What has been your biggest disappointment in your life – and what are you doing to prevent its reoccurrence?
Not having more children when my son was younger. Of course now I have three step-kids who are wonderful and we have a wonderful house, but I did feel that I missed out on doing the big family thing, because it was just me and my son for eight years.
What’s one of the toughest decisions you’ve had to make and how did it impact your life?
Getting divorced while pregnant and it impacted my life because I embarked on being a single mom for eight years. I remarried when he was eight years. That was a tough decision because to walk away from a marriage that wasn’t working, and clearly neither of us wanted it to work anymore. That was a tough decision and I’m not sure that I had a choice. Even to this day I still refer to myself as a single mom and I think that I’ll always identify with single moms even though I’m remarried and in a wonderful family situation. I’ve developed a strong community with some of the best people that I’ve met.
What are three events that helped to shape your life?
- Getting fired from being a lawyer. I have many friends who say they were glad that I worked at such a tough law firm because I would not have done all the things I’ve done for women in business had that not happened.
- Becoming a single mom. It forced me to be a better mom and I suppose had I been married I would have had a nanny and all that other stuff but by making that choice because my son was in a weird situation, I would have to be the all round parent. That changed my view on a lot of things and I discovered that I was a pretty good parent, hopefully my son will agree with me. It also forced me to seek out flexible employment situations and make choices that were different than I otherwise would have made. I always thought that I would have been a big executive and head of a major company. Now I’m running a small business because it allows me to be entirely flexible for my son.
- Discovering social media. I’m not good working at home alone because I like interacting with people and social media made it less lonely. It kept me going, it provided me with a skill set that was at the cutting edge, I started blogging back in 2003 for the Boston Globe. And now social media affects everything so it means that I was able to join my friend’s consulting business. For me it ensures employment going forward and it ensures me helping people going forward.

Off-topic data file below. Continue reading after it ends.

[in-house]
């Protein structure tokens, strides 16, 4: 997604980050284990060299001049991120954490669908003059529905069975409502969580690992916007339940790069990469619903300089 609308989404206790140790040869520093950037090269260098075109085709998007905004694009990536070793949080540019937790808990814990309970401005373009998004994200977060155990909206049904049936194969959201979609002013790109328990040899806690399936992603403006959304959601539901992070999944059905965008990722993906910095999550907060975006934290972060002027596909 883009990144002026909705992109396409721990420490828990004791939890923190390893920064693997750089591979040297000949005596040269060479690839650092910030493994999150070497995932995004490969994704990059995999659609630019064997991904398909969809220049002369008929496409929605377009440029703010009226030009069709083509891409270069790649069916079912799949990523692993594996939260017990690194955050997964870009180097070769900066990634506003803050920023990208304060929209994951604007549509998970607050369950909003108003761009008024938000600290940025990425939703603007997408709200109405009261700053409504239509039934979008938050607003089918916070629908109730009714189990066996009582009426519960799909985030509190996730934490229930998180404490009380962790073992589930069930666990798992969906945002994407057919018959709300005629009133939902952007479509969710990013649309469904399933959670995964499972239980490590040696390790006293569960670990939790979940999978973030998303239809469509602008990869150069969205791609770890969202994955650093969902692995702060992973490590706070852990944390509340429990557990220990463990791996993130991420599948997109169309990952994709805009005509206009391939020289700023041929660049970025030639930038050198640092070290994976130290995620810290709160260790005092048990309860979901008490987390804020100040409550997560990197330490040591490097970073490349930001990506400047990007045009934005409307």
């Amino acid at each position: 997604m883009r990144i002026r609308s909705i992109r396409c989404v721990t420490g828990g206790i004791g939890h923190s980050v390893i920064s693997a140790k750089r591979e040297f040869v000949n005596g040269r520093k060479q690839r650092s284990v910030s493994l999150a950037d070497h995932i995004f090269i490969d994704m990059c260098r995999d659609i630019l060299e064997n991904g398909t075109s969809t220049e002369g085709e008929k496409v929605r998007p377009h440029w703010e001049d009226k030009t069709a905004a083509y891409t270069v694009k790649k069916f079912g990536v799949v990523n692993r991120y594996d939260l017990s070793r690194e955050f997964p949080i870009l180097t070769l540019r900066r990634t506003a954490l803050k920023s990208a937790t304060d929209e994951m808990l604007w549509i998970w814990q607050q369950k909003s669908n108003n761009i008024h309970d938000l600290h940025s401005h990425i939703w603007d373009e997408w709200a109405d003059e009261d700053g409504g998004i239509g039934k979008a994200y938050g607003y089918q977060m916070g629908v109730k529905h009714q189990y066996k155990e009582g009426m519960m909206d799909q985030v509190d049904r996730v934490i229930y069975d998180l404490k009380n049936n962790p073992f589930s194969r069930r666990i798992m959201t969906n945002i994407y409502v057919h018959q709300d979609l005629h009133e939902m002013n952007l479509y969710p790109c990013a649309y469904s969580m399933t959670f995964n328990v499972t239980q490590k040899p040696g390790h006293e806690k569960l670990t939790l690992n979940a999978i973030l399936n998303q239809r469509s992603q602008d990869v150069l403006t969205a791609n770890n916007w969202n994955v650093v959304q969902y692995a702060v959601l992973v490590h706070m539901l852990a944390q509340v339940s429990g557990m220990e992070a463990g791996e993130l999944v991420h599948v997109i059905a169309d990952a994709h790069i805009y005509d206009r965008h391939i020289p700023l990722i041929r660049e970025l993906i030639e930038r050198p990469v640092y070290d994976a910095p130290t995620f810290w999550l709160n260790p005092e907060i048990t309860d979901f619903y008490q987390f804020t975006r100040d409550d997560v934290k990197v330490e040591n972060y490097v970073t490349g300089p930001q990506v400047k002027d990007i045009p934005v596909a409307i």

What’s an accomplishment that you are proudest of?
The Downtown Women’s Club. The fact that we have 12,000 women involved in it and finding help and value in it, and doing any bit we can do to help women to get ahead. On some days it’s really tough and I wonder why I do this but I’m still really proud that it exists.
What can you learn from Diane’s experiences? Let’s keep the conversation flowing, please let me know your thoughts in the comments section below. Many readers read this blog from other sites, so why don’t you pop over to The Invisible Mentor and subscribe (top on the right side) by email or RSS Feed. I created a Mini Learning Toolkit and you can grab a copy by clicking here.
About Diane Danielson
Diane K. Danielson is the founder and chief social media strategist for the Downtown Women’s Club, a professional network and career website. She is the author of The Downtown Women’s Club Beginners Guide to Facebook ebook (2009), the co-author of The Savvy Gal’s Guide to Online Networking (or What Would Jane Austen Do?) (2007) and Table Talk: The Savvy Gal’s Alternative to Networking (2003). Diane blogs for www.womensDISH.com, and Entrepreneur magazine and serves as a workshop leader and social media coach for companies, non-profits and individuals.
She is a former vice president of business development for Spaulding & Slye Colliers, a vice president of marketing for Meredith & Grew, Inc./ONCOR International, and an environmental attorney. Diane is a graduate of Colgate University and Boston College Law School.